Today, CDs themselves are nearly obsolete, they have given way to music downloaded onto a computer. There are iPods about the size of my thumb, capable of holding thousands of songs available through little more than a click of a button.  Streaming audio and video services are available on the web that enable you to access virtually any song or video imaginable on demand. Instant access has become the driving force of modern technology, and new breakthroughs in that direction occur virtually overnight, as witnessed by those incessant commercials where fourteen year olds gripe about how good their younger siblings have it as far as access to media goes. To make it possible to store all that music on such small devices, and to transfer information at an acceptable rate, the digital files are compressed, meaning less information and you guessed it, lower sound and image quality.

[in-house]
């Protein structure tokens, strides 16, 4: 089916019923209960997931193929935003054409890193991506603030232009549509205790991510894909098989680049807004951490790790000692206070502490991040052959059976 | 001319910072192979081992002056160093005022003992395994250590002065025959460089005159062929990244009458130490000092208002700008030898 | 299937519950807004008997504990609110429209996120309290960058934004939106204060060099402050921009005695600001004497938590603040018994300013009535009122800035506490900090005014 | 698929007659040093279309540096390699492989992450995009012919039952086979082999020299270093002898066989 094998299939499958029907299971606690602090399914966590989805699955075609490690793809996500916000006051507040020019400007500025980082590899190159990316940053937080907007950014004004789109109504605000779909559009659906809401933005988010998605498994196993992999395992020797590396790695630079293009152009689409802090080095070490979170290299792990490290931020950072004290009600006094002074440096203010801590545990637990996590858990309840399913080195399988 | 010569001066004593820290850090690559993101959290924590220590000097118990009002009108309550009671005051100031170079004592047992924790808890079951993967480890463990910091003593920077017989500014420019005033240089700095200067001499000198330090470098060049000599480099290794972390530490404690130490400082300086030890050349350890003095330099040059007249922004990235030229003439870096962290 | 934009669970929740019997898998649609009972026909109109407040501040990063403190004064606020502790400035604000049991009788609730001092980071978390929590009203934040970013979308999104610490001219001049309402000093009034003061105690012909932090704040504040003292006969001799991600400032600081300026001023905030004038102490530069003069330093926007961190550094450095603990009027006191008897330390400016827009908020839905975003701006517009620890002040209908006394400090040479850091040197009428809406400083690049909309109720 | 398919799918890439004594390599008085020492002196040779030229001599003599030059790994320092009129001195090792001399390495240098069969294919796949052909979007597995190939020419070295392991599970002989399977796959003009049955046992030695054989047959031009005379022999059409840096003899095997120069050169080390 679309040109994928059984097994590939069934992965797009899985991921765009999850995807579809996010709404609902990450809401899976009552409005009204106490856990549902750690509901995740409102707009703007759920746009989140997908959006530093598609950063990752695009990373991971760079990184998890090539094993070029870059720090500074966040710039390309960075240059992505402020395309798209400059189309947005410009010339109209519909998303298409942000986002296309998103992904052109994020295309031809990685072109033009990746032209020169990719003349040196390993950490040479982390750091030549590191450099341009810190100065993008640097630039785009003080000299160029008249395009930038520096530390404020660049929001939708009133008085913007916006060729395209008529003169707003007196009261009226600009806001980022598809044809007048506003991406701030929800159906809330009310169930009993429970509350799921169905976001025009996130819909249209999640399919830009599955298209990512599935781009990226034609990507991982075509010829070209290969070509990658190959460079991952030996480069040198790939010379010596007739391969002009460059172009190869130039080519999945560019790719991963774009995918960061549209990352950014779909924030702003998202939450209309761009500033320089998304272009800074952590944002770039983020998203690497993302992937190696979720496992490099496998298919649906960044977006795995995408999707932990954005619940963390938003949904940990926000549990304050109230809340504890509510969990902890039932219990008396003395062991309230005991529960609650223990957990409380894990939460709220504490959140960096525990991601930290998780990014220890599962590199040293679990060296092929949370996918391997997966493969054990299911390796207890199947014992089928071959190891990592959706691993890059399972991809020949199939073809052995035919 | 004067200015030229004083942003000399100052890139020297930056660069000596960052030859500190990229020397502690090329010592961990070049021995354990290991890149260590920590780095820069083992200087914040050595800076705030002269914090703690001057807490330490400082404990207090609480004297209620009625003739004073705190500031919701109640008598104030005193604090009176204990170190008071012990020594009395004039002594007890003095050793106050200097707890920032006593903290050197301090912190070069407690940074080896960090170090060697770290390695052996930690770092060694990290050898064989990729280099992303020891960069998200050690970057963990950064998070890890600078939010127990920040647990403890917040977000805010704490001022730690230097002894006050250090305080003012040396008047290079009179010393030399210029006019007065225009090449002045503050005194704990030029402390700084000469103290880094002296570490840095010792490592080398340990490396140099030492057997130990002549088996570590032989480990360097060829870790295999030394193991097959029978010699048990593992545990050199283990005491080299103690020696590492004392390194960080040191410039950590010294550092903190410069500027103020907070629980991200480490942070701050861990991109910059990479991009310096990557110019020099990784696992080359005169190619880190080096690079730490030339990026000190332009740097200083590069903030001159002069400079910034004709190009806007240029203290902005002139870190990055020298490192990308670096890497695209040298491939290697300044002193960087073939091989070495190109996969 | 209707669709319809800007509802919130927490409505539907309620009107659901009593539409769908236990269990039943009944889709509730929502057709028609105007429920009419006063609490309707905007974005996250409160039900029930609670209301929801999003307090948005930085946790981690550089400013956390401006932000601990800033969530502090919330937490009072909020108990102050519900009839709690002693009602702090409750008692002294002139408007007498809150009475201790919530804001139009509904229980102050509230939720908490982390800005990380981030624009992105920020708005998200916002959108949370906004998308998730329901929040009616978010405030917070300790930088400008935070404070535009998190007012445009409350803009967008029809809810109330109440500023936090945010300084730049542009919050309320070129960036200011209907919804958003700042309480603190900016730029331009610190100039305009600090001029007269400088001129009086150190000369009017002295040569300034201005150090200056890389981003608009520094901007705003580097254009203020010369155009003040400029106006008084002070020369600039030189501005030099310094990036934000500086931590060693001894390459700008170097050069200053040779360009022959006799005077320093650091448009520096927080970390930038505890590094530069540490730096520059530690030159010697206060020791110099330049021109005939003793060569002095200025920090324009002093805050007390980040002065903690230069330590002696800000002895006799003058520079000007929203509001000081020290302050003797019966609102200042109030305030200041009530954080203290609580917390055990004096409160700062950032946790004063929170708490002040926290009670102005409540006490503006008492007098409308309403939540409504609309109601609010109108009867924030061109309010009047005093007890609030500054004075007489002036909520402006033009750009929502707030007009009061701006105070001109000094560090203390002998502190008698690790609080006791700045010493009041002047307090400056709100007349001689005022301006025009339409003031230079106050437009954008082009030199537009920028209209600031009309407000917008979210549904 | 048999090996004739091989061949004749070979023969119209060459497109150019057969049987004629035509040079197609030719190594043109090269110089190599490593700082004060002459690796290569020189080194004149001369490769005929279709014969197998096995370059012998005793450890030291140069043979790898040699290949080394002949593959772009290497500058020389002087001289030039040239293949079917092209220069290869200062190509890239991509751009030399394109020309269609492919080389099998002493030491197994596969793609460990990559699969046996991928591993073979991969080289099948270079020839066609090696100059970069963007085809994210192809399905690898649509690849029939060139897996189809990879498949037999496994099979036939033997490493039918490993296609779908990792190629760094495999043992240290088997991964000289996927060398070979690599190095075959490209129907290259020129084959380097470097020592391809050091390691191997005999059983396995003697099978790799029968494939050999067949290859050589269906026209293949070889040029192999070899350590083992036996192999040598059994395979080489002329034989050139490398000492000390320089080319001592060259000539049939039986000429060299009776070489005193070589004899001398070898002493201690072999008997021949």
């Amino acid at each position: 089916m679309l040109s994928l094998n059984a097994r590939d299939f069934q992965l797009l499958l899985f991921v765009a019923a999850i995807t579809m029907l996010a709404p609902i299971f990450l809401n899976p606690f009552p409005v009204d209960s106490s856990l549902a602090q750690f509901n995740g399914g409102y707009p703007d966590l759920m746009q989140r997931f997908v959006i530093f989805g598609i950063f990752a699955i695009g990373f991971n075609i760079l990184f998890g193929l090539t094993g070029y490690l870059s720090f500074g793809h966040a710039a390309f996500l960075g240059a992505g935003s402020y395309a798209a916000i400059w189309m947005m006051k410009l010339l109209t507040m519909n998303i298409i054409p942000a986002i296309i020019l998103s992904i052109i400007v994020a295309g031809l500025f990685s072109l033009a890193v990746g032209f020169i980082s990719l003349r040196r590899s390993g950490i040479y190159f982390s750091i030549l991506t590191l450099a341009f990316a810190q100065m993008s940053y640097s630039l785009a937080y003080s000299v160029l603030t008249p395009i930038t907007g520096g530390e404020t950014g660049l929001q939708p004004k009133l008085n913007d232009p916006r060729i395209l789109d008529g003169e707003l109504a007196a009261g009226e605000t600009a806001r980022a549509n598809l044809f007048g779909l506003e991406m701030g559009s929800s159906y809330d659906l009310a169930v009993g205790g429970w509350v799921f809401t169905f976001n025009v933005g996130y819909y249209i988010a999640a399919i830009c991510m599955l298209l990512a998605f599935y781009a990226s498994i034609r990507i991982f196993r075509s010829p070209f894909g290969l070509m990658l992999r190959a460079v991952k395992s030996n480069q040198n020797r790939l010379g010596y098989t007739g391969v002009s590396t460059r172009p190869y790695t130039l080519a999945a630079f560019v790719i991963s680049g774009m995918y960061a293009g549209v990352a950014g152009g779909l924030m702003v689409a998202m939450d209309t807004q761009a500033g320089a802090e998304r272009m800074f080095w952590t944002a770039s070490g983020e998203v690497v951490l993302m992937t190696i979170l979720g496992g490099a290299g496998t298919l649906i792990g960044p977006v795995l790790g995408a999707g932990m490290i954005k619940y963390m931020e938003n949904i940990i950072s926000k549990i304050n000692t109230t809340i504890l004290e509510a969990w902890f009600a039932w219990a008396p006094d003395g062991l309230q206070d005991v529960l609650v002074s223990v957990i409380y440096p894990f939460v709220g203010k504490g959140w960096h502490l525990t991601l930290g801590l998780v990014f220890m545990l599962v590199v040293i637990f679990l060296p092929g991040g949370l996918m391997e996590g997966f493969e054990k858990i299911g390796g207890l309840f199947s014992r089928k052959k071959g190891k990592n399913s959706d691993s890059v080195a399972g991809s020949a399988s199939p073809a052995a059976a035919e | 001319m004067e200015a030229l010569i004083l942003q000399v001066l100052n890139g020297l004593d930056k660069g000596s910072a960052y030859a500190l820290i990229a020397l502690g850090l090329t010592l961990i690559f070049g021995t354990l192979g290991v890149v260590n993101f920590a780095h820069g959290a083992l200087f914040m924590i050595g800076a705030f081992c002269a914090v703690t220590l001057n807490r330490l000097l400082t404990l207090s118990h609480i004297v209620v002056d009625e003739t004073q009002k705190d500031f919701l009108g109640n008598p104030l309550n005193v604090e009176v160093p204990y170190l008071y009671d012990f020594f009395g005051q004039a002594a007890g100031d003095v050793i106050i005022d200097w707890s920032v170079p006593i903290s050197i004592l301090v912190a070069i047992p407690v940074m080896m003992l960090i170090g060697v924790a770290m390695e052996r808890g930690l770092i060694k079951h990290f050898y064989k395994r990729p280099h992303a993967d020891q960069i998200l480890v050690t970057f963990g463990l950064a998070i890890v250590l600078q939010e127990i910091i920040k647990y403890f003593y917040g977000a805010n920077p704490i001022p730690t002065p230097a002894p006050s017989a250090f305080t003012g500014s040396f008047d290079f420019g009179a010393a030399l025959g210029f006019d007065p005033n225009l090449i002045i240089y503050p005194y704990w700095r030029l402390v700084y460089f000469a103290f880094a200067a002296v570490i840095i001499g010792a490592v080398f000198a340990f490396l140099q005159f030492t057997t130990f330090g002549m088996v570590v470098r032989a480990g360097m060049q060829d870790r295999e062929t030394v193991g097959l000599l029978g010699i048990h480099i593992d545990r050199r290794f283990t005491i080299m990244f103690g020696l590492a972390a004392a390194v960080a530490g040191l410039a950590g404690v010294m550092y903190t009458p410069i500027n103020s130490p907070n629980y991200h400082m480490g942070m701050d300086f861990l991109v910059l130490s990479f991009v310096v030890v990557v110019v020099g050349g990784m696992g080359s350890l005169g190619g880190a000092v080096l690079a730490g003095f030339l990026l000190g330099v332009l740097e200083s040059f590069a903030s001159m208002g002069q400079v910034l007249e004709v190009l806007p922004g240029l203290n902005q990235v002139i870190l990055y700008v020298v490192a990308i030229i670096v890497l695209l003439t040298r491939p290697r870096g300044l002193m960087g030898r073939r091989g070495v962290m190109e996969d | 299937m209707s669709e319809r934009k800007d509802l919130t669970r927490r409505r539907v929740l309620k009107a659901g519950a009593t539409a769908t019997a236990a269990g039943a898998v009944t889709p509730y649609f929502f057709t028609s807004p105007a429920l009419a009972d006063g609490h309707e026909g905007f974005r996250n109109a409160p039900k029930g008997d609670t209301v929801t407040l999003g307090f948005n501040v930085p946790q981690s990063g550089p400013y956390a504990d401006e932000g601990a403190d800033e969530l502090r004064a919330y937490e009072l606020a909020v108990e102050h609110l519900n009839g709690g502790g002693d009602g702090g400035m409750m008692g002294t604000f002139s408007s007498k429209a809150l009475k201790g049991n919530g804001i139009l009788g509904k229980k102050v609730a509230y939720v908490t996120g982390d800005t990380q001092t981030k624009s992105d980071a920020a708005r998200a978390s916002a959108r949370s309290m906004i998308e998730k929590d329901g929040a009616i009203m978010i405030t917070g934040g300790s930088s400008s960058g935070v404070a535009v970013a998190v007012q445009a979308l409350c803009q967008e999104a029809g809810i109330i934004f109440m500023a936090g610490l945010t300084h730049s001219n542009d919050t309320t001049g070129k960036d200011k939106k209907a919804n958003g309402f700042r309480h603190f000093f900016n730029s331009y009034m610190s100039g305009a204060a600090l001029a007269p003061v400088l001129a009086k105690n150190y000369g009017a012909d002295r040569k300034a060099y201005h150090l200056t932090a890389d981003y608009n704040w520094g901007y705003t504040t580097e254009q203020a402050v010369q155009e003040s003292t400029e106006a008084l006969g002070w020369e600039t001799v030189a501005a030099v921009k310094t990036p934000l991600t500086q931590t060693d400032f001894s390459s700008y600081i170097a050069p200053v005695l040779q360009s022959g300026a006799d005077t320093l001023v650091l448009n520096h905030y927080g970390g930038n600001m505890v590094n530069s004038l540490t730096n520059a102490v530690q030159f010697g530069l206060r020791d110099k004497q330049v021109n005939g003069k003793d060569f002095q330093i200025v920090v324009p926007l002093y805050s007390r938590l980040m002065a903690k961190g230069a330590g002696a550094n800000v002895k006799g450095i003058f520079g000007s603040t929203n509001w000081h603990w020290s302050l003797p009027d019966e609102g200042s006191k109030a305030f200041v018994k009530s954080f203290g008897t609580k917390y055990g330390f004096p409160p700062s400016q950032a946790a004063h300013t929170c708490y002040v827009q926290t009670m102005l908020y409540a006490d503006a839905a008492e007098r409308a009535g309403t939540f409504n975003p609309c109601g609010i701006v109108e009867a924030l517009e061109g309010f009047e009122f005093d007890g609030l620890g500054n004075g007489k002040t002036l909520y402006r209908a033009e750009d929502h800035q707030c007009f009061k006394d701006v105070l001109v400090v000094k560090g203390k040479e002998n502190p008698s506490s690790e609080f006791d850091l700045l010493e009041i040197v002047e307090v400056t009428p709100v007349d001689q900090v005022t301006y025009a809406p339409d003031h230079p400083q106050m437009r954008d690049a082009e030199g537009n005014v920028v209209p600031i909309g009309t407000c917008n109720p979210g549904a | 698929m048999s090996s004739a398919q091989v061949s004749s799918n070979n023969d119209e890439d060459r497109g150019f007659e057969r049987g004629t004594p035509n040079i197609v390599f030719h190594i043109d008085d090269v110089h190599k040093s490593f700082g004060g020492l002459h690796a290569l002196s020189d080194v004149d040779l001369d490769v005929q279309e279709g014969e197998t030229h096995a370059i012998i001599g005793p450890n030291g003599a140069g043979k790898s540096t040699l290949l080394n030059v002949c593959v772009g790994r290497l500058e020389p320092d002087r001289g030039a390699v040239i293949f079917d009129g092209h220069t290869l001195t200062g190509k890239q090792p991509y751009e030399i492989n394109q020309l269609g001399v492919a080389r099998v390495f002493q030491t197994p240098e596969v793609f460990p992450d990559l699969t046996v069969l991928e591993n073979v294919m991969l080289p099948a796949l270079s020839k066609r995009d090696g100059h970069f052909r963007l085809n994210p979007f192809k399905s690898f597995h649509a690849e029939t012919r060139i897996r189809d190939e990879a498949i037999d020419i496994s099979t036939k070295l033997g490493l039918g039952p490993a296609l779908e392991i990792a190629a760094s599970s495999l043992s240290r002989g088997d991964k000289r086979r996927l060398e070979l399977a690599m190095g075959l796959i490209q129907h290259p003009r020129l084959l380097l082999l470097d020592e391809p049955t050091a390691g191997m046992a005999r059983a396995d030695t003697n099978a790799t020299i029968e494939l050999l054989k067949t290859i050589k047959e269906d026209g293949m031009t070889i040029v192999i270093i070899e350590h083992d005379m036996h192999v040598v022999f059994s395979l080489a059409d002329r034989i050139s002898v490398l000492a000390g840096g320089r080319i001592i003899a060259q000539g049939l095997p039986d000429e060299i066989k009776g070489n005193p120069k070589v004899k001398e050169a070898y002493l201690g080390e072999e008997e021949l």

Instant access has governed the way we get our news. The development of the internet and social media has led to an explosion of information gathering conduits, and people are just as if not more likely to get thier news from Facebook, Twitter, or blogs as they are from traditional news sources. As we saw during the police crackdowns of protesters in Istanbul last week, the upside to this trend is that we learn of events around the world that may have fallen under the radar back in the day when news gathering was limited to a select number of services. On the other hand, the non-stop reporting of the Boston Marathon bombings for example, and the rush to report something, anything about the story, led to the reporting of dozens of stories, little more than rumors, that were either misleading or outright wrong. Professional journalists were once expected to get the story right before letting it go public, but now in competition with amateurs who are not held to such scrutiny, the modus operandi in the news business is publish first, ask questions later. The more wild cat reporters we have covering the news, the more errors we can expect in news coverage.